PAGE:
DEVLIN et al. (1990) examined recovery from 3 hours of cycling at 75 % of VO2 max and found that whole-body protein breakdown was not increased above resting levels, leucine oxidation was decreased and non-oxidative leucine disposal (synthesis) was increased when compared to pre-exercise resting values. Using a much lower exercise intensity (4 hours at 40% VO2 max), CARRARO and co-workers (1990) also examined post-exercise recovery. They found a significant increase in the muscle fractional synthetic rate during the recovery period.

The concentration of urea in plasma and urine increases during submaximal exercise and remains high for some time later, also in proportion to the intensity and duration of the exercise (LEMON, DOLNY and YARESHESKI, 1984; HARALAMBIE and BERG, 1976). The increased oxidation of indispensable amino acids during submaximal exercise must, therefore, increase the need for dietary protein.

While the experiments examining protein metabolism using 13C-leucine (or other labeled amino acids) indicate increased oxidation during exercise, these studies do not directly show an increased requirement for dietary protein. GONTZEA, SUTZESCU and DUMITRACHE (1974) conducted a carefully controlled study in which 30 healthy young men consumed a diet containing 1.0 g protein/kg body weight. Nitrogen balance determinations were performed for three periods, a sedentary adaptation period, a 4-day exercise period, and a 4-day sedentary post-exercise period. The daily exercise consisted of six 20-minute intervals on a cycle ergometer at an intensity of 8-10 kcal/min, separated by 30-minute breaks. Energy intake was adjusted during the exercise period to provide an extra 50 kcal/kg body weight/d. Sweat nitrogen losses were included in the calculation of nitrogen balance. The mean became negative during the exercise period and did not become positive, even when the dietary protein intake was increased to 1.5 g/kg/d. A follow-up study examined the effect of a longer training period on nitrogen balance using a similar exercise load and a diet containing 1.0 protein/kg/d. Nitrogen balance became negative with the onset of the exercise period, but approached equilibrium by 2 weeks of training. The subjects in these studies were initially sedentary, and therefore the studies of GONTZEA, SUTZESCU and DUMITRACHE (1974; 1975) do not address the question of whether athletes, who have adapted to a high-level training intensity and duration, have a high protein requirement when energy demands are met.

TARNOPOLSKY, MacDOUGALL and ATKINSON (1988) attempted to determine the protein requirements in body builders and endurance-trained men. They examined nitrogen balance in these athletes on two different dietary protein intakes, both of which were above the amount required for achievement of balance. By extrapolating a line connecting the balance figures on two levels of protein intake, they estimated that bodybuilders required 1.12 times and endurance athletes required 1.67 times more daily protein than did sedentary controls. However, these protein requirements were extrapolated from nitrogen balance obtained with protein intakes of 1.7 and 2.65 g/kg/d and almost certainly overestimated protein requirements when compared with results that were closer to zero and included negative values.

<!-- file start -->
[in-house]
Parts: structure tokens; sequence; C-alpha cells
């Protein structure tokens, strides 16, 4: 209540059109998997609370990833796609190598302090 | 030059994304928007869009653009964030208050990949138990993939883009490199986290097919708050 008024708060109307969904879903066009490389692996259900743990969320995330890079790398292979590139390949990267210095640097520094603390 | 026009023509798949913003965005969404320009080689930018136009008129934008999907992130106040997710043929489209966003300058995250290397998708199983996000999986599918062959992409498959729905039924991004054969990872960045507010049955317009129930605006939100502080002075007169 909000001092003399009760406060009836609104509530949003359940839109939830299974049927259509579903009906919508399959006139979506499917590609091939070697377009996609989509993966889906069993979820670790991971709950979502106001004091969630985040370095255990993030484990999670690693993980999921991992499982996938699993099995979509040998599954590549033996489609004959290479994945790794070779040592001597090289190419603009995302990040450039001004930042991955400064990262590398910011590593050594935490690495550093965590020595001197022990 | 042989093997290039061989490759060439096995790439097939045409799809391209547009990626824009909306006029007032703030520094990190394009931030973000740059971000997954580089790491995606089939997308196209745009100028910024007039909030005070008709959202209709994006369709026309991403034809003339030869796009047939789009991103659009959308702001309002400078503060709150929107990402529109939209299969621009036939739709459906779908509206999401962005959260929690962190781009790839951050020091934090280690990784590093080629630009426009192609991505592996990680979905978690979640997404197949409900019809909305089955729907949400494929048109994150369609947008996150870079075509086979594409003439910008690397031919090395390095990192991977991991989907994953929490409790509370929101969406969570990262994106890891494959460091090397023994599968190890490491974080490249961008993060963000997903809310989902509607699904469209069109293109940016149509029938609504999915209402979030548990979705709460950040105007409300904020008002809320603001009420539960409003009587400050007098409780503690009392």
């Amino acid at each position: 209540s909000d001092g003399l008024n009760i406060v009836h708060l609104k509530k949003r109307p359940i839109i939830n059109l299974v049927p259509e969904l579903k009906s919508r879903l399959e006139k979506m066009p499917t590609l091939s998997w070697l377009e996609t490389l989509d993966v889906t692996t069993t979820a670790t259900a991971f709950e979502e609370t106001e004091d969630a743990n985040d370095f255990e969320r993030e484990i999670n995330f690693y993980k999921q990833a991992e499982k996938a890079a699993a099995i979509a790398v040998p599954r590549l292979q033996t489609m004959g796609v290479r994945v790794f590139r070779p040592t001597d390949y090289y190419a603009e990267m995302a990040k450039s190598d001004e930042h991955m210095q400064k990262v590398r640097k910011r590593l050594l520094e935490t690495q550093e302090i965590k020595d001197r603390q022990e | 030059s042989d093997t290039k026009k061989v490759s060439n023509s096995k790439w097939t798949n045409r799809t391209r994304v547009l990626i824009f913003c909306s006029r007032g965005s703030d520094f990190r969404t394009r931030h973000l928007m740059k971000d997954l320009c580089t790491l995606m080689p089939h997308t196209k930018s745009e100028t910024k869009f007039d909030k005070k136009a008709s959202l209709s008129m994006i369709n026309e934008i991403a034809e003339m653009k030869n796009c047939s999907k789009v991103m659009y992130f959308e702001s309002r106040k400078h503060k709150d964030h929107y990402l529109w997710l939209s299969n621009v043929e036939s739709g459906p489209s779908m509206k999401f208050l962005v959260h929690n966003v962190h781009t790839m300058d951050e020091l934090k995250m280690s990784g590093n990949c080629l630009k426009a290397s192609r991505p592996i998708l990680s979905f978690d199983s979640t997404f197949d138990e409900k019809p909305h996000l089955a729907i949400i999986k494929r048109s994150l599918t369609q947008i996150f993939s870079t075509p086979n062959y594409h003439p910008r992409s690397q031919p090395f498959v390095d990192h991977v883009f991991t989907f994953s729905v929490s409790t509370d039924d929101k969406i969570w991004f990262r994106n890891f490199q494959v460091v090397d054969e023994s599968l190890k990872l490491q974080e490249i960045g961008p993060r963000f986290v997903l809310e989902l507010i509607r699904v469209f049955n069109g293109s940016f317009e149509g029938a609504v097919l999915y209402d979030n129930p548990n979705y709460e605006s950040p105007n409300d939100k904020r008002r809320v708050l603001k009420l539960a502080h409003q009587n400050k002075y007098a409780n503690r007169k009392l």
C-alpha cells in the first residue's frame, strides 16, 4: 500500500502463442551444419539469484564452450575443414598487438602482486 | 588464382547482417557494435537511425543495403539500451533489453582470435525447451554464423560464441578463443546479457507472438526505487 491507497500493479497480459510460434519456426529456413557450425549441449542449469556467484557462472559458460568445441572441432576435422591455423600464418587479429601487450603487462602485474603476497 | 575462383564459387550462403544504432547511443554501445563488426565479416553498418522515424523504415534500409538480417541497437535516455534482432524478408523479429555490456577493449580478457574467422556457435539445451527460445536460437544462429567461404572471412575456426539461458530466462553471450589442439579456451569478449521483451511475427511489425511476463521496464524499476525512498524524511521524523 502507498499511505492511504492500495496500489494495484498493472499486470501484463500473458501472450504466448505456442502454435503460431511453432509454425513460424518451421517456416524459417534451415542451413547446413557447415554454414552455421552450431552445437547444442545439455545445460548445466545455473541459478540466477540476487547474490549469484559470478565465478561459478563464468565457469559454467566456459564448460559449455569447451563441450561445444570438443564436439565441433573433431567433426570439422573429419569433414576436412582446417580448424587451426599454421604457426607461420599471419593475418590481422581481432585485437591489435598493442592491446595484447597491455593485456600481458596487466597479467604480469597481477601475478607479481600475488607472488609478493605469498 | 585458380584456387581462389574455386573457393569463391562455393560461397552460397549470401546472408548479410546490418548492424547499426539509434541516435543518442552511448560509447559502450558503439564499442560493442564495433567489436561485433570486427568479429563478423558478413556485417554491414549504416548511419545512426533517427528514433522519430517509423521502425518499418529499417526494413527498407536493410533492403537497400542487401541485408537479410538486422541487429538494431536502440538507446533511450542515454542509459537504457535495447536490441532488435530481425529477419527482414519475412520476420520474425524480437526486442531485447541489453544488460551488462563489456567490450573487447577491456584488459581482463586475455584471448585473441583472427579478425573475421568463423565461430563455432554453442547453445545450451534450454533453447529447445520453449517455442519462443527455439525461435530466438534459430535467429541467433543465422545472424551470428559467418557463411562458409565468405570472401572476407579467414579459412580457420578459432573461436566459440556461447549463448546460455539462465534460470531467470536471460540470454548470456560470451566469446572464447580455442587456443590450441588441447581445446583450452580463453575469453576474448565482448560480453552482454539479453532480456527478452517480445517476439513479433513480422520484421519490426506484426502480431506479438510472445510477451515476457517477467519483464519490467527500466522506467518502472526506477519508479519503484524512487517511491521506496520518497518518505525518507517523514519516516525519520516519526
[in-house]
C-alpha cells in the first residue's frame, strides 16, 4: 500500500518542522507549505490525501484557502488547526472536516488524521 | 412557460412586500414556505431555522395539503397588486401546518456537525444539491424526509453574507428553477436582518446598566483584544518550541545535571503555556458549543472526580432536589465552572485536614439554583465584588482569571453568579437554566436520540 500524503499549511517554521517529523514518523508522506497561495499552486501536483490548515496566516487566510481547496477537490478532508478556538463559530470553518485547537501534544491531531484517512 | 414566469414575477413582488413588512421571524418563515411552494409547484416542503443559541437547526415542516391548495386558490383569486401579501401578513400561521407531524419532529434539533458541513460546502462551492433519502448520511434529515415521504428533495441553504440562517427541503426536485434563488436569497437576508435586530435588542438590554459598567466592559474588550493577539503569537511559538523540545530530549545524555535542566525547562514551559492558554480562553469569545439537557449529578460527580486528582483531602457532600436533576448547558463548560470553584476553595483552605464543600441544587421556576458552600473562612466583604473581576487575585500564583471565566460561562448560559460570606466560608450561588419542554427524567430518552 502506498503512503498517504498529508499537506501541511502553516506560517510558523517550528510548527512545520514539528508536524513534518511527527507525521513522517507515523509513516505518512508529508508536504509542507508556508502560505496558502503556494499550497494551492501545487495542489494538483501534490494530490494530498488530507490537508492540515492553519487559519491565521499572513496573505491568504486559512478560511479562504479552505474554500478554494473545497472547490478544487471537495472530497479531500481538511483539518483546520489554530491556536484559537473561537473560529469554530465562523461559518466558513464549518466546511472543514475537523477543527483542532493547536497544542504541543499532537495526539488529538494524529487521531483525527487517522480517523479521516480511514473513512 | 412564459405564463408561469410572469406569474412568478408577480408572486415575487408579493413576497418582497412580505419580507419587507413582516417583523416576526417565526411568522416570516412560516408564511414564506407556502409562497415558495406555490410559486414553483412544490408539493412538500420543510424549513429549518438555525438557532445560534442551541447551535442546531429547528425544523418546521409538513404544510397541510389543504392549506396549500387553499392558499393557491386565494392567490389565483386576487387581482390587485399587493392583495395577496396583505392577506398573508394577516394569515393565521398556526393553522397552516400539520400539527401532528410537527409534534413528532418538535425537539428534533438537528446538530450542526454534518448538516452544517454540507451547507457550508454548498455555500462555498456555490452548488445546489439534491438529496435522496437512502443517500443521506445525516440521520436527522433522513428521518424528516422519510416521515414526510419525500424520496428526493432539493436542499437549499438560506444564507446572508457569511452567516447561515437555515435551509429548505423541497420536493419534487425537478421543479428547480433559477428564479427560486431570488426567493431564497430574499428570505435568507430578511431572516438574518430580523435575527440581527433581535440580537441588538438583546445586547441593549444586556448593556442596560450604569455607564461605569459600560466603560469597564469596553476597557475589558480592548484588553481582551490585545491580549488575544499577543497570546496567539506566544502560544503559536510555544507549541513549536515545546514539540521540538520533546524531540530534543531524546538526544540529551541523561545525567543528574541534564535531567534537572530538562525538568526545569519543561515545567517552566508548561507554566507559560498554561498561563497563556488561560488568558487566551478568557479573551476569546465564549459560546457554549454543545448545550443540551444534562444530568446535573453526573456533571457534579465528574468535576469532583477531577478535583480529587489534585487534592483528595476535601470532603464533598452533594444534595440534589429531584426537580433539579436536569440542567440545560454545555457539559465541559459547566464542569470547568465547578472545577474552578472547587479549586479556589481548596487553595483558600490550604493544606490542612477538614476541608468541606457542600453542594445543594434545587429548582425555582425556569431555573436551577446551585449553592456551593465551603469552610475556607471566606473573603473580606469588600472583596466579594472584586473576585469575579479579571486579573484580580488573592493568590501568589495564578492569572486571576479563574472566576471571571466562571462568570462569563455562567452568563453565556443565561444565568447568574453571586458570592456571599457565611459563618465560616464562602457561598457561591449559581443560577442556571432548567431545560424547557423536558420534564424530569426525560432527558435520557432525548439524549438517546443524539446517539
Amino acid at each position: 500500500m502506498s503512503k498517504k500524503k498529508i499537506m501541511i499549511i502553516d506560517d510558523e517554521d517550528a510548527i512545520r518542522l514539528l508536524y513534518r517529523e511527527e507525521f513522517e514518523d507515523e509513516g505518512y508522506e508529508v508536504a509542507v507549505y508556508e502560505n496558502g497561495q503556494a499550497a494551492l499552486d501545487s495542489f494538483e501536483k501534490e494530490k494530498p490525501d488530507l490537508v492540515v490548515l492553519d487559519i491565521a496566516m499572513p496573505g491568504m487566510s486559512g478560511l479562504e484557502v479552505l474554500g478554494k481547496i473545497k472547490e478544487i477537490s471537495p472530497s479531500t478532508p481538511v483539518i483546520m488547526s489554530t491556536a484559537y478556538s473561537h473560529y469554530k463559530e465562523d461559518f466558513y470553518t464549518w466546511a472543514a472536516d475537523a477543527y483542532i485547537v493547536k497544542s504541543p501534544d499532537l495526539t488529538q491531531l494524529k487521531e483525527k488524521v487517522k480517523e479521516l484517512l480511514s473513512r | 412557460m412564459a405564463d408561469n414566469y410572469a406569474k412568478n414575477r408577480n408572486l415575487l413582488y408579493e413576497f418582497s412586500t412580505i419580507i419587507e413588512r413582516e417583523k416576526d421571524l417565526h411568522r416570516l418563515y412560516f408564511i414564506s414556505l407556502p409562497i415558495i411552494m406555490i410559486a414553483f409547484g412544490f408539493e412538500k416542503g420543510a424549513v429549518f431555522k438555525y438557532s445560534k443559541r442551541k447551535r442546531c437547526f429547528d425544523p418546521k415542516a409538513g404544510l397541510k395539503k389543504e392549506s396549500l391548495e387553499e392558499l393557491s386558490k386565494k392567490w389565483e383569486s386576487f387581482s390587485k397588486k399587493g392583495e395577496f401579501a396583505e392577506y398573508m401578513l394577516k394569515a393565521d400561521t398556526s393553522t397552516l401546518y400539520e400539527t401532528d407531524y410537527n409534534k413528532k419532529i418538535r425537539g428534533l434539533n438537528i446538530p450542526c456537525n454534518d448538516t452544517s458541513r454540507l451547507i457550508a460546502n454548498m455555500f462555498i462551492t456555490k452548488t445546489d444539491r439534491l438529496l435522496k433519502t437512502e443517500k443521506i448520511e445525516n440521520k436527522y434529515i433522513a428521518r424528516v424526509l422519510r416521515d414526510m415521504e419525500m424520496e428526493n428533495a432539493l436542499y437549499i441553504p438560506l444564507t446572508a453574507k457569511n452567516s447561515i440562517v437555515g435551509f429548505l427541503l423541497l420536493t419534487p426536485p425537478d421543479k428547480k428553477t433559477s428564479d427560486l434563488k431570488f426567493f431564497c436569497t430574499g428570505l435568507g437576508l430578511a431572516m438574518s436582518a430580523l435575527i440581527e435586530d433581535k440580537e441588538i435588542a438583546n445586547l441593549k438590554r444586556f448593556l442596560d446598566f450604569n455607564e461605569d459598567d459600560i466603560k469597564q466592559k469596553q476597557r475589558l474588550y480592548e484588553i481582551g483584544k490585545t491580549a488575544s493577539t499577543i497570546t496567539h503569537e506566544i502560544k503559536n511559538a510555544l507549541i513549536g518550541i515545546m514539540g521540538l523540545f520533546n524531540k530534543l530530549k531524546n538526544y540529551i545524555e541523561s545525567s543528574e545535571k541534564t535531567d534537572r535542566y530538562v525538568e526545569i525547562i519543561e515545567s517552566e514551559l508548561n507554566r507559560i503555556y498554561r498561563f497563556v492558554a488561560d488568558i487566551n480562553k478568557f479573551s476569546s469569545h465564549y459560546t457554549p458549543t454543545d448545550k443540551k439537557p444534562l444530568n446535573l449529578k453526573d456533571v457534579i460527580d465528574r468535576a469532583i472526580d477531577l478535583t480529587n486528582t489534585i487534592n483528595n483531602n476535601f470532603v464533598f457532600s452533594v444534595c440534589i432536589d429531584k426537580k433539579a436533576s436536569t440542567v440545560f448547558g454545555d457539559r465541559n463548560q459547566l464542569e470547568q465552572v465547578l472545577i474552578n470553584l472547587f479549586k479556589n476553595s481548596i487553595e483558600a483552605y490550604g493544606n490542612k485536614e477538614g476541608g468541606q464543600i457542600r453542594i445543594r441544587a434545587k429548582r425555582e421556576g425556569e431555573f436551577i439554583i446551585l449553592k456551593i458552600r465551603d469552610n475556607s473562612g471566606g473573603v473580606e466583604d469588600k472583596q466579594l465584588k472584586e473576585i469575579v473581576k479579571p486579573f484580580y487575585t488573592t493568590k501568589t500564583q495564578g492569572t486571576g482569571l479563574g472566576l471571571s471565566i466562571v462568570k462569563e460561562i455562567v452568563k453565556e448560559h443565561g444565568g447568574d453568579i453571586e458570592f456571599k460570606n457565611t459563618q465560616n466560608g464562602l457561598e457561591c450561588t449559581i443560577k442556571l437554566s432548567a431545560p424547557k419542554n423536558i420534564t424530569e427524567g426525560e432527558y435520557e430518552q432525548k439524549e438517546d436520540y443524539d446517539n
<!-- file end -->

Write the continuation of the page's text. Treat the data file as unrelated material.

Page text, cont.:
Using nitrogen balance to estimate dietary protein requirement at three different dietary intakes (0.6, 0.9 and 1.2 g/kg/d of high-quality protein over three separate 10-day periods), we (MEREDITH et al., 1989b) found that habitual endurance exercise was associated with dietary protein needs greater than the current Recommended Dietary Allowance of 0.8 g/kg/d and average 0.94 ± 0.05 g/kg/d. No age-related differences in protein requirements were seen in the six young (20-30 years) and six middle-aged (48-59 years) men examined in this study. Whole-body protein turnover, using 15N glycine as a tracer, and 3-methylhistidine excretion were not different from values reported for sedentary men, and were not different between the two age groups. Protein requirements expressed as a percent of energy needs (averaging 3910 ± 240 kcal/d) showed that these subjects needed only 6.9 ± 0.5% of total dietary calories as protein. These results suggest that well-trained individuals, consuming an average American diet (12-15% protein) and adequate amounts of energy, are not likely to have an inadequate dietary protein intake.

We examined the dietary intake of a group of eumenorrheic and amenorrheic athletes with similar exercise habits (NELSON et al., 1986). There were no differences between the two groups in VO2 max, number of miles run per week, or in body composition.

When compared to the eumenorrheic athletes, the amenorrheic women reported consuming less energy (1730 ± 152 vs 2250 ± 141 kcal) and protein (0.7 ± 0.1 vs 1.0 ± 0.1 g/kg/d). This implicates inadequate dietary energy and/or protein as a potential cause of athletic amenorrhea. When compared to the eumenorrheic women, the amenorrheic athletes have lower estradiol, estrone, LH (and LH pulse amplitudes), FSH, and T3 levels (FISHER et al., 1986), a hormone profile often seen in women on severely hypocaloric diets or women suffering from protein-energy malnutrition.